It seems fair to say so that The Blair Witch Project has a lot to answer for. Not only did it usher a new era of horror movie making which was starting to enjoy another renaissance. But it also spawned imitators and successors in equal measure.
The best of the ‘horror mockumentary’ bunch being the supremely amazing Spanish horror [REC.] and [REC.2]. Now we are blessed (or some might say cursed) with Norwegian monster feature Troll Hunter. It’s a high concept film which really shouldn’t work; a bunch of film school graduates look for the infamous troll hunter and his secret profession. When they are allowed to film him at his job, things take a turn for the, altogether, stranger.
While it does enough to keep it interesting, starting at a break neck pace and rarely slowing down except towards its abrupt climax (more on that later). Is it enough to get the critical praise that has been lavished on it?
Yes and no. I’ll admit that throughout its brief running time, its flashes of originality kept me hooked and transfixed on the events which unfolded. The various trolls that make appearances are plentiful and one never feels cheated through lack of trolly action (have I just misused a word?). We are treated to three-headed trolls which turn to stone, hairy big nosed trolls which sniff out the blood of a Christian man, trolls that live under bridges (a personal favorite and one which leads to one of the film’s best moments) and one gigantic mountain troll. One which would without a doubt make Peter Jackson green with envy.
The troll hunter himself (played with a dry wit by Otto Jespersen) is certainly my new favorite anti-hero, with his kick-ass (but battered) truck and extensive troll defense weaponry. The moment he dresses head to toe in metal armor (like some kind of disgruntled aged knight) to take on a rather unpleasant bridge troll, leads to one of the films many highlights. Head banging heavy metal takes on an all new meaning as man goes head to head with troll.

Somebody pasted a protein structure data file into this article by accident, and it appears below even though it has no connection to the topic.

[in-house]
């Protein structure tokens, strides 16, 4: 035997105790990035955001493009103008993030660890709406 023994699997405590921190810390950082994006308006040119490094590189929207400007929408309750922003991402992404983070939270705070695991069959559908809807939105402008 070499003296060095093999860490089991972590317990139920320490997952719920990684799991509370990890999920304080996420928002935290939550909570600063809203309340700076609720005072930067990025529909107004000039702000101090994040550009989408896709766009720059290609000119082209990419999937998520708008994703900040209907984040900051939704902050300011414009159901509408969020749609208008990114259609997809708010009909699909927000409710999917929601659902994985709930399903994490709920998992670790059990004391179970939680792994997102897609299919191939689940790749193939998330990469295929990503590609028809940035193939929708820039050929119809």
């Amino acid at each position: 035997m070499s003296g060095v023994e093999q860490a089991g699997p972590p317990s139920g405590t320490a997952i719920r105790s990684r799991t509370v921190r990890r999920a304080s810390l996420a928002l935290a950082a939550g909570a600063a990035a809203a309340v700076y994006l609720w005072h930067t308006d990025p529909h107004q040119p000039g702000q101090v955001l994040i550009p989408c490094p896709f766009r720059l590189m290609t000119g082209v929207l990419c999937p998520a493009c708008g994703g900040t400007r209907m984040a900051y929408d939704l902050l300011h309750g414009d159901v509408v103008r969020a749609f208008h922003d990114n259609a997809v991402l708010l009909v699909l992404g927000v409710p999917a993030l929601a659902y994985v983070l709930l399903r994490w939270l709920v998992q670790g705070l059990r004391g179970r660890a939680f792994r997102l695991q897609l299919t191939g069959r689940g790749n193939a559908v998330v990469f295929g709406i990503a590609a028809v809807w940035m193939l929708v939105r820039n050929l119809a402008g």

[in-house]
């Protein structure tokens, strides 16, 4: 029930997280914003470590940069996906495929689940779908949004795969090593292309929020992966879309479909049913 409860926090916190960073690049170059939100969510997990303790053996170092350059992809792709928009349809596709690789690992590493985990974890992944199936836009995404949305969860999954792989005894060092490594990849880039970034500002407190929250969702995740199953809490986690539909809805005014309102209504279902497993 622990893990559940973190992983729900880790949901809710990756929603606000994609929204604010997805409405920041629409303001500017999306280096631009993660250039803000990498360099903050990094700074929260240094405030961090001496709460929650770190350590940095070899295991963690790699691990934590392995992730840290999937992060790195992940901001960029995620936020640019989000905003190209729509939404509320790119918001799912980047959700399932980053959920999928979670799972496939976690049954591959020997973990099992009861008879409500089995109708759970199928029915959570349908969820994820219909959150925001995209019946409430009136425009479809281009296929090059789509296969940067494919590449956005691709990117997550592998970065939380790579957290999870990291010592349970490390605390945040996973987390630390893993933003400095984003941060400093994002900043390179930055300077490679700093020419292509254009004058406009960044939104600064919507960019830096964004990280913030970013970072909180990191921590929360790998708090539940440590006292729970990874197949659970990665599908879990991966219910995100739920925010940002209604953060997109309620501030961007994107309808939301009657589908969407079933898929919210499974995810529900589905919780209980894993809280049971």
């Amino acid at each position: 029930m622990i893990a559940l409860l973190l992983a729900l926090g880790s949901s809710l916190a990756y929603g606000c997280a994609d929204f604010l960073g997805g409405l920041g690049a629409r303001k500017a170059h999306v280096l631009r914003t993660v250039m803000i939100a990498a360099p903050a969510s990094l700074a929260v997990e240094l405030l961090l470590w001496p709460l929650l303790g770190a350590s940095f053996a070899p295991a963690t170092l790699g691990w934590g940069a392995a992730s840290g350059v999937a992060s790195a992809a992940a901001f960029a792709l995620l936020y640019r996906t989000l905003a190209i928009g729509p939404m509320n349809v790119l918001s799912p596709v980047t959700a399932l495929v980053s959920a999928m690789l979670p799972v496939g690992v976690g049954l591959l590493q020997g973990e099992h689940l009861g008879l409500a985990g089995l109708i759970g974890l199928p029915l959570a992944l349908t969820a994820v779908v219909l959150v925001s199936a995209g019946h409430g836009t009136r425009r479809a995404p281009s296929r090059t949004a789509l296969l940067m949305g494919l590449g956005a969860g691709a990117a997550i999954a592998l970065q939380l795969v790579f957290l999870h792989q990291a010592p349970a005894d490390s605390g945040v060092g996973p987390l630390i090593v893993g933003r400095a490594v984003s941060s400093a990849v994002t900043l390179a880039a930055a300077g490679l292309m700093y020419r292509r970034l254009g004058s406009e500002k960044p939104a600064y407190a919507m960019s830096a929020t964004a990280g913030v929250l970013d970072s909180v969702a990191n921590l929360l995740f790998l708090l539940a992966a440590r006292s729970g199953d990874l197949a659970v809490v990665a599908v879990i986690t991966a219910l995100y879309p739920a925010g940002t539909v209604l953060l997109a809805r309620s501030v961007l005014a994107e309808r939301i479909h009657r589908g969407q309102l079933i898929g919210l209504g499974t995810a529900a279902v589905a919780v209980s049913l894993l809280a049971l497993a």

It also contains many moments of dark comedy and is possibly one of the only films in recent memory which turns flatulence into a moment of tension filled dread and violence. While it’s climactic giant snow troll, really is epic and awe inspiring. It’s just a shame about the sorely lacking subplot about rabies and a naff ending. Otherwise this would be one of the best features I have seen for quite some time.
If you can forgive the ending (which is aiming so blatantly at a sequel), then there is much to enjoy from Troll Hunter. Like trolls? Wish there was more action films containing the crazy beasts? Then catch Troll Hunter when it’s released on Sept 9th.
Troll Hunter is screening at FrightFest this weekend on Saturday 27th August at 11am.